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Behind the Bag with Legacy Cannabis

While today’s operators seem intent on protecting their tech and gatekeeping their business’s secret sauce, Chief Cannabis Officer and consultant Ryan Hedrick is an open book when it comes to his methods for success—and his ultimate goal is to uphold legacy culture in today’s growing legal industry. 

That’s how he runs his cannabis consulting agency SMKE Consulting: a Pennsylvania-based organization that helps build brands like Legacy and provides a platform to the smaller operators who have all of the knowledge but limited access to the legal table and its many resources. 

In Hedrick’s world, everyone eats.

From legacy to legal—with cheesesteaks in between

A Philadelphia native and your former dorm-room weed dealer, Hedrick’s cannabis roots stretch back to the legacy days. It’s where he learned everything he knows about the plant and its establishing community. It’s also where he first learned what would become his bread and butter: knowing how to build and scale a lucrative weed business.

“I didn’t consume cannabis until I turned 18. I grew up in Philly’s hardcore, straight-edge music scene that was heavily against drugs and drinking, so I just stayed away from it,” Hedrick said. “But when I went to college, it was the early ’90s, which means almost every kid was getting diagnosed with some form of ADHD. I was taking Adderall or CONCERTA at the time and I hated it. At some point, I tried cannabis, and I was surprised by how much it helped me focus.”

Hedrick became a regular consumer and, like many of us, quickly realized it made the most economic sense to start buying in bulk and selling to his friends. And being a hustler at heart, he realized he could use the hodgepodge of part-time jobs he was working at the time to support his newest venture.

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“I was working for a drug testing company at the time, driving their van around to pick up samples. My courier van happened to go through the same route where I picked up my weed supply, and I just thought that was perfect. No one was going to pull over the drug testing van, or suspect that I had pounds of weed in there with me,” Hedrick said.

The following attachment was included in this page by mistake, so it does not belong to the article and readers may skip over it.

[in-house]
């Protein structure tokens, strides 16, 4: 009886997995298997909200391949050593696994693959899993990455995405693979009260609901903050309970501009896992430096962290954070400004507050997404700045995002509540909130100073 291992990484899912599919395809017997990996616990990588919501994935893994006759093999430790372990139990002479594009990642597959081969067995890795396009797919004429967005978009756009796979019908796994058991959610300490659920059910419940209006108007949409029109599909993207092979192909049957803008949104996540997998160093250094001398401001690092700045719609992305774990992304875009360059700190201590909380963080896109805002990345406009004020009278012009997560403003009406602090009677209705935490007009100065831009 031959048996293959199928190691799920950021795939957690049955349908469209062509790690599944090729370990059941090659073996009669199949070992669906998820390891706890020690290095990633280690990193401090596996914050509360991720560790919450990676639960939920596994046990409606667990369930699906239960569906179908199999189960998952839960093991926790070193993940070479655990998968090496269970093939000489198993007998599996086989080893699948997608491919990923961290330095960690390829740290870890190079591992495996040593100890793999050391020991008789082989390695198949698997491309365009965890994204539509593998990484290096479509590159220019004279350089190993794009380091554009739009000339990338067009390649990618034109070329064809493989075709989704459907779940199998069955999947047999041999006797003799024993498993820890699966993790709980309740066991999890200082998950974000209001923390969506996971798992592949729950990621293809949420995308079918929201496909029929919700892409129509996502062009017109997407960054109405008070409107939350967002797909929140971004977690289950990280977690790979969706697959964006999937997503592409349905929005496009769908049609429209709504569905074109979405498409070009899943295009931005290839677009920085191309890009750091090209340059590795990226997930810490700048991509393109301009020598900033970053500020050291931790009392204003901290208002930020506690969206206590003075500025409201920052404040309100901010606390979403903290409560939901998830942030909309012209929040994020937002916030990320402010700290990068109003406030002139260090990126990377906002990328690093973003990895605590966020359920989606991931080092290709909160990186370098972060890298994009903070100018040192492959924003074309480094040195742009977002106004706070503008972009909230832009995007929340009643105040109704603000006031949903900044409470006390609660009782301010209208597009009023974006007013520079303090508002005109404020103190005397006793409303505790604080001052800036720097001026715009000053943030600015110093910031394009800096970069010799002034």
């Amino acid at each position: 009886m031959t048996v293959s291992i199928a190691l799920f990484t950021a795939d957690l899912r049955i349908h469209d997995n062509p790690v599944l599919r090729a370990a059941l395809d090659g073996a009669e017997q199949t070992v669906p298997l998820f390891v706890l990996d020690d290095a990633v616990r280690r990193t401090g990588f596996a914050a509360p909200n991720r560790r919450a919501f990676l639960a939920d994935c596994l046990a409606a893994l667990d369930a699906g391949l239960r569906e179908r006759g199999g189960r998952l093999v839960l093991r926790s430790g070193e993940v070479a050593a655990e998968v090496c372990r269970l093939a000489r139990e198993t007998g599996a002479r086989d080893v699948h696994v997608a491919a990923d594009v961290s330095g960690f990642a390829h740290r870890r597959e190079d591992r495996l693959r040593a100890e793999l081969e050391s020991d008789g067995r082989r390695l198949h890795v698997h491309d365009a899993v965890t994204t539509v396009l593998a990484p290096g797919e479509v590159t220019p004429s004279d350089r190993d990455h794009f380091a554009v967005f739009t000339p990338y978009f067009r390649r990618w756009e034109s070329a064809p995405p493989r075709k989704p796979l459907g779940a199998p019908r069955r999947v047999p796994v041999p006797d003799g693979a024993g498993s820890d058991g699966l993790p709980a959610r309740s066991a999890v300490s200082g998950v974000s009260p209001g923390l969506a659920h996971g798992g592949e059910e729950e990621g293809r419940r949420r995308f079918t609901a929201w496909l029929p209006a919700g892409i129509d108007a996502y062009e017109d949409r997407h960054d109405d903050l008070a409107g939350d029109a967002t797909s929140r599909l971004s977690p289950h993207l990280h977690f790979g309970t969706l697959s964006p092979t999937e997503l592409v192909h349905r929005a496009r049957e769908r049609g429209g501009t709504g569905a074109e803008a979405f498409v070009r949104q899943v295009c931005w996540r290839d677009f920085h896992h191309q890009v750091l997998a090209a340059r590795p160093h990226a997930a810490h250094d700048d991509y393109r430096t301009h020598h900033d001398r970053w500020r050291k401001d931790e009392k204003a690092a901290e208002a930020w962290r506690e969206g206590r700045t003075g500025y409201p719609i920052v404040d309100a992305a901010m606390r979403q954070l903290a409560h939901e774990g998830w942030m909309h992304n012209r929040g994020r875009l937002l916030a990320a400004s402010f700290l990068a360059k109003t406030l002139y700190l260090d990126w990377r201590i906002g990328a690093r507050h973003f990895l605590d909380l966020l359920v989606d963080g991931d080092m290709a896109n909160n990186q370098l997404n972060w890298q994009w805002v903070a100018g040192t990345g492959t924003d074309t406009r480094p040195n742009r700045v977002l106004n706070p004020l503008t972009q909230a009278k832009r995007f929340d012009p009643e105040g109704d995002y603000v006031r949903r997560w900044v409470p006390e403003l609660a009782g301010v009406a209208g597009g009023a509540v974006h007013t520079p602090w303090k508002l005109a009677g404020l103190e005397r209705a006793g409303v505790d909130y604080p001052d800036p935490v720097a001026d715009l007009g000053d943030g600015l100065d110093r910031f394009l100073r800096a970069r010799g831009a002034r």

“So, I was using that van to pick up, and then I’d use the car I drove for my second gig as a pizza delivery guy to distribute. That’s how I got my start in entrepreneurship. I still remember the first time I ever had cannabis shipped to me from Cali. It was around 2010, and it came, indirectly, from Jason King. I remember it being the best weed I’d ever seen; I can still remember the taste and aroma.”

It was that surreal moment with The Cannabible author’s stash that made Hedrick realize how badly he wanted to do this. It hit him: there was a clear differentiation between shitty weed and good weed, and he wanted to be part of the latter. In September 2013, Hedrick moved to Boulder, Colorado, with no money, no place to live, and a plan to do something big for the plant. 

“I started delivering cheesesteaks—pretty ironic, considering I’m from Philly,” Hedrick said. “I also got a job selling Incredibowl—you remember that old pipe everyone had?”

Working for Incredibowl was Hedrick’s first introduction to the legal market. While there, he met Adam Dunn, one of the owners who also happened to be the star of the Adam Dunn Show. Looking for a way to get more involved in the industry, Hedrick agreed to start producing the show for free.

“That was my next introduction into legal cannabis. Everyone knew who Adam was; he was a big guy in the industry. What better way to get my foot in the door?” Hedrick said.

“Once a week, I’d hang out and produce this radio show. Meanwhile, I was still delivering cheesesteaks, selling pipes—and I also started working as a budtender at the grow where my wife was trimming. I’m learning all of these different aspects of sales, cultivation, and breeding, and I’m also meeting all of these big names through the Adam Dunn show. Basically, I got to skip all of the failures and learn from these people who’ve been failing for 20 or 30 years before me. I was blessed to get to learn from some of the best when it comes to successfully navigating the industry.”